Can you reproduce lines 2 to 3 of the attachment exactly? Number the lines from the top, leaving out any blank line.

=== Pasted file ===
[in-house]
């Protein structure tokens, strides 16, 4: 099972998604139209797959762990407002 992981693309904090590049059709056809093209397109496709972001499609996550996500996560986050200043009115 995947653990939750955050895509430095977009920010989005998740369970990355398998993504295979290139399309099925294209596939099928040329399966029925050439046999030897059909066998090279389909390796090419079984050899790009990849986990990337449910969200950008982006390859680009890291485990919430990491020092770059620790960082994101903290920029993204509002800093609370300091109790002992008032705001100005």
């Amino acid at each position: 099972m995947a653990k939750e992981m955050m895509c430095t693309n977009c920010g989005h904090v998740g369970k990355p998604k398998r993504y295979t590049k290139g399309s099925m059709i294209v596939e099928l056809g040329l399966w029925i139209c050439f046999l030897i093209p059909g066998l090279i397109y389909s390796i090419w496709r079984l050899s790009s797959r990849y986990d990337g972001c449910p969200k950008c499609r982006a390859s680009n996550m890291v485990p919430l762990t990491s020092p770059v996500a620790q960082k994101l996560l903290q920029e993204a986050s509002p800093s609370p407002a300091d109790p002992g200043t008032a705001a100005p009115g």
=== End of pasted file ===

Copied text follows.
């Protein structure tokens, strides 16, 4: 099972998604139209797959762990407002 992981693309904090590049059709056809093209397109496709972001499609996550996500996560986050200043009115 995947653990939750955050895509430095977009920010989005998740369970990355398998993504295979290139399309099925294209596939099928040329399966029925050439046999030897059909066998090279389909390796090419079984050899790009990849986990990337449910969200950008982006390859680009890291485990919430990491020092770059620790960082994101903290920029993204509002800093609370300091109790002992008032705001100005």
């Amino acid at each position: 099972m995947a653990k939750e992981m955050m895509c430095t693309n977009c920010g989005h904090v998740g369970k990355p998604k398998r993504y295979t590049k290139g399309s099925m059709i294209v596939e099928l056809g040329l399966w029925i139209c050439f046999l030897i093209p059909g066998l090279i397109y389909s390796i090419w496709r079984l050899s790009s797959r990849y986990d990337g972001c449910p969200k950008c499609r982006a390859s680009n996550m890291v485990p919430l762990t990491s020092p770059v996500a620790q960082k994101l996560l903290q920029e993204a986050s509002p800093s609370p407002a300091d109790p002992g200043t008032a705001a100005p009115g």